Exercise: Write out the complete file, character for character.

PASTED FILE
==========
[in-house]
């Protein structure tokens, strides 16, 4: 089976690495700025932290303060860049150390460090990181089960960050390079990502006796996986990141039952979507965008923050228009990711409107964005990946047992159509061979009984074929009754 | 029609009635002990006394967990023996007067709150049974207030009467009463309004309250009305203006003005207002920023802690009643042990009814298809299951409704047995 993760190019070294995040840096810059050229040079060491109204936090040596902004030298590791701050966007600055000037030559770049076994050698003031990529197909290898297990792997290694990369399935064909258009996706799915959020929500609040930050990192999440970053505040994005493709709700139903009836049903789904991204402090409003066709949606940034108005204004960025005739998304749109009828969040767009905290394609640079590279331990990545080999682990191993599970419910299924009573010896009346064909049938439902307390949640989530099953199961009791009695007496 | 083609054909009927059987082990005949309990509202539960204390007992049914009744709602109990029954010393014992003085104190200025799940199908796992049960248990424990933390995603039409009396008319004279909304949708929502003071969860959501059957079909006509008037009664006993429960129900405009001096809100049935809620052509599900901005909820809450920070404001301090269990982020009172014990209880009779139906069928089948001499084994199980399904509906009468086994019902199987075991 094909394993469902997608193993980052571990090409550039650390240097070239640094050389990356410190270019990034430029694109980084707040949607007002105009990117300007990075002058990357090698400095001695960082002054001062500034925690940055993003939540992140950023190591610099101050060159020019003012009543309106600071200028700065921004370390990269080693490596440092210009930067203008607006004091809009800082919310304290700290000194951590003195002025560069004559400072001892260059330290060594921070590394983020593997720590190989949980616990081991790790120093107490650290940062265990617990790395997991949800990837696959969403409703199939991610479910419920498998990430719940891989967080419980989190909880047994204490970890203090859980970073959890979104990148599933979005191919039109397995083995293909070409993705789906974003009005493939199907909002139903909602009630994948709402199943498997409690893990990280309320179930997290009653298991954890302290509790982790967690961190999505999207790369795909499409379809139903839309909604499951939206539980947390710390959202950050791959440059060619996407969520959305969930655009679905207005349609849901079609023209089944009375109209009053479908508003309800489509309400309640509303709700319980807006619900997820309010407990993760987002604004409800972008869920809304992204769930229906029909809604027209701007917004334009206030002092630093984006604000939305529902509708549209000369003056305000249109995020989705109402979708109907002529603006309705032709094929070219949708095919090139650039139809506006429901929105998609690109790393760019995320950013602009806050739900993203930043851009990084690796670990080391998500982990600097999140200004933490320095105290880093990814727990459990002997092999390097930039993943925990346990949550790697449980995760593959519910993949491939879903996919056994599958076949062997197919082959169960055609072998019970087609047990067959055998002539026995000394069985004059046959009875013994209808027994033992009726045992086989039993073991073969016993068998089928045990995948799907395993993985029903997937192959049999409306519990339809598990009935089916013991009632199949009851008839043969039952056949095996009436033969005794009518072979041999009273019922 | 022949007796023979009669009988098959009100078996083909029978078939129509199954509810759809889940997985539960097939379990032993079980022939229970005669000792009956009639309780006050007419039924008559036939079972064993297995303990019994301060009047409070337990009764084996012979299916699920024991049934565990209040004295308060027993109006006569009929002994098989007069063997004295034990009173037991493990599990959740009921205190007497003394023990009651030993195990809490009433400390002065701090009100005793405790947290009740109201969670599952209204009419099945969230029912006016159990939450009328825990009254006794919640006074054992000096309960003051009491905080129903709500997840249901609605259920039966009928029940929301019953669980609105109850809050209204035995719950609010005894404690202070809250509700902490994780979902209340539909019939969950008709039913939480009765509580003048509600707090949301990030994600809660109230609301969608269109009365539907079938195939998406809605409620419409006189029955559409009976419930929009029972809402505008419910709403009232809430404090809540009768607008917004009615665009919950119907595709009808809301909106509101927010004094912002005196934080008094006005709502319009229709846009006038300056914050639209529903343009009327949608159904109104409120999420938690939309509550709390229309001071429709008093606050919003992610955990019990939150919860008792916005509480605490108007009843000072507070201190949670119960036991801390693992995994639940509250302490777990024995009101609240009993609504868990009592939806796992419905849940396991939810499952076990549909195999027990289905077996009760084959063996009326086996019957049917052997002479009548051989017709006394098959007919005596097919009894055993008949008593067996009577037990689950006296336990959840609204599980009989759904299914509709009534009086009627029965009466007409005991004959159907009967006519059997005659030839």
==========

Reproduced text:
[in-house]
């Protein structure tokens, strides 16, 4: 089976690495700025932290303060860049150390460090990181089960960050390079990502006796996986990141039952979507965008923050228009990711409107964005990946047992159509061979009984074929009754 | 029609009635002990006394967990023996007067709150049974207030009467009463309004309250009305203006003005207002920023802690009643042990009814298809299951409704047995 993760190019070294995040840096810059050229040079060491109204936090040596902004030298590791701050966007600055000037030559770049076994050698003031990529197909290898297990792997290694990369399935064909258009996706799915959020929500609040930050990192999440970053505040994005493709709700139903009836049903789904991204402090409003066709949606940034108005204004960025005739998304749109009828969040767009905290394609640079590279331990990545080999682990191993599970419910299924009573010896009346064909049938439902307390949640989530099953199961009791009695007496 | 083609054909009927059987082990005949309990509202539960204390007992049914009744709602109990029954010393014992003085104190200025799940199908796992049960248990424990933390995603039409009396008319004279909304949708929502003071969860959501059957079909006509008037009664006993429960129900405009001096809100049935809620052509599900901005909820809450920070404001301090269990982020009172014990209880009779139906069928089948001499084994199980399904509906009468086994019902199987075991 094909394993469902997608193993980052571990090409550039650390240097070239640094050389990356410190270019990034430029694109980084707040949607007002105009990117300007990075002058990357090698400095001695960082002054001062500034925690940055993003939540992140950023190591610099101050060159020019003012009543309106600071200028700065921004370390990269080693490596440092210009930067203008607006004091809009800082919310304290700290000194951590003195002025560069004559400072001892260059330290060594921070590394983020593997720590190989949980616990081991790790120093107490650290940062265990617990790395997991949800990837696959969403409703199939991610479910419920498998990430719940891989967080419980989190909880047994204490970890203090859980970073959890979104990148599933979005191919039109397995083995293909070409993705789906974003009005493939199907909002139903909602009630994948709402199943498997409690893990990280309320179930997290009653298991954890302290509790982790967690961190999505999207790369795909499409379809139903839309909604499951939206539980947390710390959202950050791959440059060619996407969520959305969930655009679905207005349609849901079609023209089944009375109209009053479908508003309800489509309400309640509303709700319980807006619900997820309010407990993760987002604004409800972008869920809304992204769930229906029909809604027209701007917004334009206030002092630093984006604000939305529902509708549209000369003056305000249109995020989705109402979708109907002529603006309705032709094929070219949708095919090139650039139809506006429901929105998609690109790393760019995320950013602009806050739900993203930043851009990084690796670990080391998500982990600097999140200004933490320095105290880093990814727990459990002997092999390097930039993943925990346990949550790697449980995760593959519910993949491939879903996919056994599958076949062997197919082959169960055609072998019970087609047990067959055998002539026995000394069985004059046959009875013994209808027994033992009726045992086989039993073991073969016993068998089928045990995948799907395993993985029903997937192959049999409306519990339809598990009935089916013991009632199949009851008839043969039952056949095996009436033969005794009518072979041999009273019922 | 022949007796023979009669009988098959009100078996083909029978078939129509199954509810759809889940997985539960097939379990032993079980022939229970005669000792009956009639309780006050007419039924008559036939079972064993297995303990019994301060009047409070337990009764084996012979299916699920024991049934565990209040004295308060027993109006006569009929002994098989007069063997004295034990009173037991493990599990959740009921205190007497003394023990009651030993195990809490009433400390002065701090009100005793405790947290009740109201969670599952209204009419099945969230029912006016159990939450009328825990009254006794919640006074054992000096309960003051009491905080129903709500997840249901609605259920039966009928029940929301019953669980609105109850809050209204035995719950609010005894404690202070809250509700902490994780979902209340539909019939969950008709039913939480009765509580003048509600707090949301990030994600809660109230609301969608269109009365539907079938195939998406809605409620419409006189029955559409009976419930929009029972809402505008419910709403009232809430404090809540009768607008917004009615665009919950119907595709009808809301909106509101927010004094912002005196934080008094006005709502319009229709846009006038300056914050639209529903343009009327949608159904109104409120999420938690939309509550709390229309001071429709008093606050919003992610955990019990939150919860008792916005509480605490108007009843000072507070201190949670119960036991801390693992995994639940509250302490777990024995009101609240009993609504868990009592939806796992419905849940396991939810499952076990549909195999027990289905077996009760084959063996009326086996019957049917052997002479009548051989017709006394098959007919005596097919009894055993008949008593067996009577037990689950006296336990959840609204599980009989759904299914509709009534009086009627029965009466007409005991004959159907009967006519059997005659030839």